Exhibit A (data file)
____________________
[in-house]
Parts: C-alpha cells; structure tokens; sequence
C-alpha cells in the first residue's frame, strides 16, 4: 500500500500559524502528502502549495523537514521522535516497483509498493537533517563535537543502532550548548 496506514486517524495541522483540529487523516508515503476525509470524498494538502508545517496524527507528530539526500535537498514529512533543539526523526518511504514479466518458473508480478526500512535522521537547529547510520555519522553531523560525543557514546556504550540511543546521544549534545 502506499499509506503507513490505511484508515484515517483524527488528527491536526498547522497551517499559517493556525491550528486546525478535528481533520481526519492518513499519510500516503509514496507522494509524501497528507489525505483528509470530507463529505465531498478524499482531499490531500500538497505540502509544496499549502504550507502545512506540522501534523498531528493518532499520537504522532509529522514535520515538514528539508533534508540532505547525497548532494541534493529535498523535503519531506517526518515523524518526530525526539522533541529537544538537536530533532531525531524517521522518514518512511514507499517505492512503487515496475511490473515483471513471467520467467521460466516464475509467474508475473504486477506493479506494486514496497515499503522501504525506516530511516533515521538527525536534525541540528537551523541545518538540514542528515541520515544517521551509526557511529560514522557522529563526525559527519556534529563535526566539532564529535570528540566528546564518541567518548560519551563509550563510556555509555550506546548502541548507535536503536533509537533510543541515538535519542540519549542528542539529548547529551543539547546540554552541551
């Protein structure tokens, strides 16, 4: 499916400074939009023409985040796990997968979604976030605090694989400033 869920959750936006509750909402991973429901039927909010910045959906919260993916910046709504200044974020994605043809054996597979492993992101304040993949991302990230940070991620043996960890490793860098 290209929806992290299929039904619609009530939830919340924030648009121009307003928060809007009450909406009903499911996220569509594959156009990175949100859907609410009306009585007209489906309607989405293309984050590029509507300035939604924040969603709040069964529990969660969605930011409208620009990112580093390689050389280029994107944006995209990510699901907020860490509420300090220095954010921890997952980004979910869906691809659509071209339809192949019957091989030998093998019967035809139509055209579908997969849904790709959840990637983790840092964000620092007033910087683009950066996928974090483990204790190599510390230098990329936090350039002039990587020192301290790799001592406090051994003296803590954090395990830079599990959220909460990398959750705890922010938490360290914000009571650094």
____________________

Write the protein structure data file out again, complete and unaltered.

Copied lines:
[in-house]
Parts: C-alpha cells; structure tokens; sequence
C-alpha cells in the first residue's frame, strides 16, 4: 500500500500559524502528502502549495523537514521522535516497483509498493537533517563535537543502532550548548 496506514486517524495541522483540529487523516508515503476525509470524498494538502508545517496524527507528530539526500535537498514529512533543539526523526518511504514479466518458473508480478526500512535522521537547529547510520555519522553531523560525543557514546556504550540511543546521544549534545 502506499499509506503507513490505511484508515484515517483524527488528527491536526498547522497551517499559517493556525491550528486546525478535528481533520481526519492518513499519510500516503509514496507522494509524501497528507489525505483528509470530507463529505465531498478524499482531499490531500500538497505540502509544496499549502504550507502545512506540522501534523498531528493518532499520537504522532509529522514535520515538514528539508533534508540532505547525497548532494541534493529535498523535503519531506517526518515523524518526530525526539522533541529537544538537536530533532531525531524517521522518514518512511514507499517505492512503487515496475511490473515483471513471467520467467521460466516464475509467474508475473504486477506493479506494486514496497515499503522501504525506516530511516533515521538527525536534525541540528537551523541545518538540514542528515541520515544517521551509526557511529560514522557522529563526525559527519556534529563535526566539532564529535570528540566528546564518541567518548560519551563509550563510556555509555550506546548502541548507535536503536533509537533510543541515538535519542540519549542528542539529548547529551543539547546540554552541551
């Protein structure tokens, strides 16, 4: 499916400074939009023409985040796990997968979604976030605090694989400033 869920959750936006509750909402991973429901039927909010910045959906919260993916910046709504200044974020994605043809054996597979492993992101304040993949991302990230940070991620043996960890490793860098 290209929806992290299929039904619609009530939830919340924030648009121009307003928060809007009450909406009903499911996220569509594959156009990175949100859907609410009306009585007209489906309607989405293309984050590029509507300035939604924040969603709040069964529990969660969605930011409208620009990112580093390689050389280029994107944006995209990510699901907020860490509420300090220095954010921890997952980004979910869906691809659509071209339809192949019957091989030998093998019967035809139509055209579908997969849904790709959840990637983790840092964000620092007033910087683009950066996928974090483990204790190599510390230098990329936090350039002039990587020192301290790799001592406090051994003296803590954090395990830079599990959220909460990398959750705890922010938490360290914000009571650094």